24. Felix, with his wife Drusilla. We said somewhat already concerning the covetousness and corruptions of Felix. Now, as touching his wife Drusilla, the readers must understand that she was daughter to Agrippa the elder, of whose filthy death Luke spake before, chapter 12, (Acts 12:23). She was betrothed to Epiphanis, the son of Antiochus. But forasmuch as the young man would not take on him the rites which the Jews did use, which he promised to do, her brother, Agrippa the younger, (of whom mention shall be made in the next chapter) after the death of his father, gave her to wife to Azizus, king of the Emesenes; from whose company she was enticed by the flattery of Felix. For Felix being taken with her singular beauty, did persuade one Simon, a Jew, born in Cyprus, to persuade and allure her to make a new match. Therefore, it came to pass, that this voluptuous woman, having broken promise with her former husband, did marry with an uncircumcised man contrary to the law. But though she had polluted herself with profane wedlock, yet we may easily conjecture by this place that she had not quite abandoned that feeling of religion which she had of [from] a child.

For Felix would neither have desired to hear Paul, neither would he have vouchsafed to speak to him, unless it had been for his wife's sake. Luke doth not express thus much, but in that he nameth Drusilla, we may well gather that Paul was called for her sake, that he might dispute of the gospel; though such revolts [apostates] be rather tickled with curiosity, than moved with a sincere desire to learn.

He heard him touching the faith. This confession of Paul doth witness, that he did not spare to speak of Christ before, because he was afraid, or because he would escape the trouble of the cross; but because it was not yet time to speak. Seeing he was cited unto the judgment-seat to answer for himself, it stood him upon to answer concerning the crimes which were objected to him, that he might afterward frankly and freely profess the faith of Christ. Therefore, when he now seeth the gate set open, and opportunity offered for speaking, he is not afraid to offend the governor, neither is he terrified with danger, that he doth craftily make as if he were not a Christian. Therefore, we see that he was as well furnished with invincible constancy as with wisdom and judgment; neither did he ever of set purpose suppress the light of the gospel, but did only make choice of the time.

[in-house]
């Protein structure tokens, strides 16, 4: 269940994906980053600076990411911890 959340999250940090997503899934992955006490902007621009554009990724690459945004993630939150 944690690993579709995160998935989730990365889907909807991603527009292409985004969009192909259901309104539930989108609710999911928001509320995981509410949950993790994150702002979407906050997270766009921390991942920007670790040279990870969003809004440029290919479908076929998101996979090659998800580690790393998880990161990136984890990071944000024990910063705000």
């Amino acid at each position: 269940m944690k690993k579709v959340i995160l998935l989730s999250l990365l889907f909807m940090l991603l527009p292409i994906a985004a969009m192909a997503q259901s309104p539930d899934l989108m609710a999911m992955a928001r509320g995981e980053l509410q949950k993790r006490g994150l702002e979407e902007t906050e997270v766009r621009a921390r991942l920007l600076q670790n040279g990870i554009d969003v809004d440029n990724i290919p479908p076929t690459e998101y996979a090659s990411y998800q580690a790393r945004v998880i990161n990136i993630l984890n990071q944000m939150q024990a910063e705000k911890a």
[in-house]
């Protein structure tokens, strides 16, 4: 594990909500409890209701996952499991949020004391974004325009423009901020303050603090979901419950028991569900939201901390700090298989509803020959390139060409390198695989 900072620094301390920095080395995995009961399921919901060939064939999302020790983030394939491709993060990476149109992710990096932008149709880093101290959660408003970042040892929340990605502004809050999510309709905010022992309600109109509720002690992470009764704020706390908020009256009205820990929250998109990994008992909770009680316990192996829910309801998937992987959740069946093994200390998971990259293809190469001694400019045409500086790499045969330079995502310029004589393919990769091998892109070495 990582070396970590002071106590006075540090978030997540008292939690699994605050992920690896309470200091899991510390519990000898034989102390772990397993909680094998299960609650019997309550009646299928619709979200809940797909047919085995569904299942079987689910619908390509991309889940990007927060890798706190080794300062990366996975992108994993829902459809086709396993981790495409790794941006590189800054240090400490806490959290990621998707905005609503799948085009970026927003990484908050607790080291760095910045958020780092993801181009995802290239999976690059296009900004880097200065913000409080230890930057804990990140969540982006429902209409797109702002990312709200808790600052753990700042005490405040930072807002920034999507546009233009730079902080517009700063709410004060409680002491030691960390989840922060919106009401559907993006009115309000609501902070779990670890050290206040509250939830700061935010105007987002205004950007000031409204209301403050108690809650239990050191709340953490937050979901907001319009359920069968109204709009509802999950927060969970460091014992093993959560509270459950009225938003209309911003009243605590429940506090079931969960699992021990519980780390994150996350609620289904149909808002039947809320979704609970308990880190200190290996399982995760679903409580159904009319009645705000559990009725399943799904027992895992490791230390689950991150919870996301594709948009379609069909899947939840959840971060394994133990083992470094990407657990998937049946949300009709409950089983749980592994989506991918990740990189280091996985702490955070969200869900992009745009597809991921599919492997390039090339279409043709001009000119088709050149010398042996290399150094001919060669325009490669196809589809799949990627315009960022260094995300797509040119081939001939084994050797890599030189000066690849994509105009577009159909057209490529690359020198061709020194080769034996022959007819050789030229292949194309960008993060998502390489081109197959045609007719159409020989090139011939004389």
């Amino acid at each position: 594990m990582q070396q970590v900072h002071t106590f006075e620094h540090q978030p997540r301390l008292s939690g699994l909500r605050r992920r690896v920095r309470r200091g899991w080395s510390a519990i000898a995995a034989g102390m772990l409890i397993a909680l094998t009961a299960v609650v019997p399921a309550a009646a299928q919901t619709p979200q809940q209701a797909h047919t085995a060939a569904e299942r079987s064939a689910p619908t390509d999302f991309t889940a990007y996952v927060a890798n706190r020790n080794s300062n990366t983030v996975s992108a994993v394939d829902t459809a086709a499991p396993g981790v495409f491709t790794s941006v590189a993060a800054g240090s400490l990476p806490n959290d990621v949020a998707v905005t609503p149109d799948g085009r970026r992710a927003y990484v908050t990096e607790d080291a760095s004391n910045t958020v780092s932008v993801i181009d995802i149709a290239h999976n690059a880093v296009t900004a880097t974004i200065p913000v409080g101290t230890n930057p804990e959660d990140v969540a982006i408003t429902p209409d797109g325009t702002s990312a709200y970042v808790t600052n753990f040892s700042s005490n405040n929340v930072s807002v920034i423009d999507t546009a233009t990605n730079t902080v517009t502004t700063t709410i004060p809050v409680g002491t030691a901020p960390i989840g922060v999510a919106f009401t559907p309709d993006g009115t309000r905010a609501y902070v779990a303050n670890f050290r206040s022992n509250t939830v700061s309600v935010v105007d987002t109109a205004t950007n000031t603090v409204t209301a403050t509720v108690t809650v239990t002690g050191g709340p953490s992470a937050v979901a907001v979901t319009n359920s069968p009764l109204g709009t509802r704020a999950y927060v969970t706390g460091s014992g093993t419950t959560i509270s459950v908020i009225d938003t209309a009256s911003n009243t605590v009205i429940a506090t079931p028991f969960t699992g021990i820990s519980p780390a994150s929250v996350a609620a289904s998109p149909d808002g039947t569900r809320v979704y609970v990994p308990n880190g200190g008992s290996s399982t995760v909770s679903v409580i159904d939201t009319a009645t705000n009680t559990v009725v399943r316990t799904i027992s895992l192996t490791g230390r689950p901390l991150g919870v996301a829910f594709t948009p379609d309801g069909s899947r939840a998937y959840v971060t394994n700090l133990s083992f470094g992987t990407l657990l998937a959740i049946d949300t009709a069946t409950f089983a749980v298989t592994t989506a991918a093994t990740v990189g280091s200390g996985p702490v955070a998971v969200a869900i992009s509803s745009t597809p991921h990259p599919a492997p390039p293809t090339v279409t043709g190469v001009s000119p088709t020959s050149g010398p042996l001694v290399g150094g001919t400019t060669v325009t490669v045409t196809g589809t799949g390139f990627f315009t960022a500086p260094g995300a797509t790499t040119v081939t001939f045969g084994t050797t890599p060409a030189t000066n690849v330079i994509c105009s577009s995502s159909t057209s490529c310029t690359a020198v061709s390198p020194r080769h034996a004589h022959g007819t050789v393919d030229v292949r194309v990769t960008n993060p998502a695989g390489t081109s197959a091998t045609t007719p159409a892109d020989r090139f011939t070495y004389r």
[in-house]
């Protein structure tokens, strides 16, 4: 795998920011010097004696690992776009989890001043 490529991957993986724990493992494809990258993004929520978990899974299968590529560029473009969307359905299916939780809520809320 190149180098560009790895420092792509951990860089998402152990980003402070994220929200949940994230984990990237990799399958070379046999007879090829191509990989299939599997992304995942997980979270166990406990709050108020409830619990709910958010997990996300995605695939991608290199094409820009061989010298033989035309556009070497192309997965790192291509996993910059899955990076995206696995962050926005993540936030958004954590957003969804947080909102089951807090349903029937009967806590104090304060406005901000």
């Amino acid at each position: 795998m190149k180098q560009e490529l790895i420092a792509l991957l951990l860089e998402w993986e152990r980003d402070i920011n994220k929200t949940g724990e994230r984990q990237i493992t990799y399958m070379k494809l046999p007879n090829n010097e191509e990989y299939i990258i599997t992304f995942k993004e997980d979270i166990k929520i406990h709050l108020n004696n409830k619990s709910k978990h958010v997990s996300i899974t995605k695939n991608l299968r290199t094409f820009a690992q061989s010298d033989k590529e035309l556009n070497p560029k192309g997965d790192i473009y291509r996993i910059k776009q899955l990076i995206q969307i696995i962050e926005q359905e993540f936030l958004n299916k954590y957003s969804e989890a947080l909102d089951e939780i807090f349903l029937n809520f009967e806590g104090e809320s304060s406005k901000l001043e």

Now, the wonderful counsel of God is worth the noting in this place, who will have the gospel offered sometimes to the reprobate; not that they may profit thereby, but rather that they may be made inexcusable. It had been better for Felix and Drusilla never to have heard anything concerning Christ; because they did not escape without punishment for refusing the grace of salvation which was offered to them, or for neglecting the same with loathsomeness. Furthermore, we must note this, that certain, by reason of that seed of godliness which is in them engendered, do desire to hear the gospel preached, which, so soon as they have heard, they do by and by either loathe, or else they cannot suffer it. Nevertheless, the preaching of the gospel (what success soever it have) is a good and sweet savor to God; whether it quicken or kill men (2 Corinthians 2:15).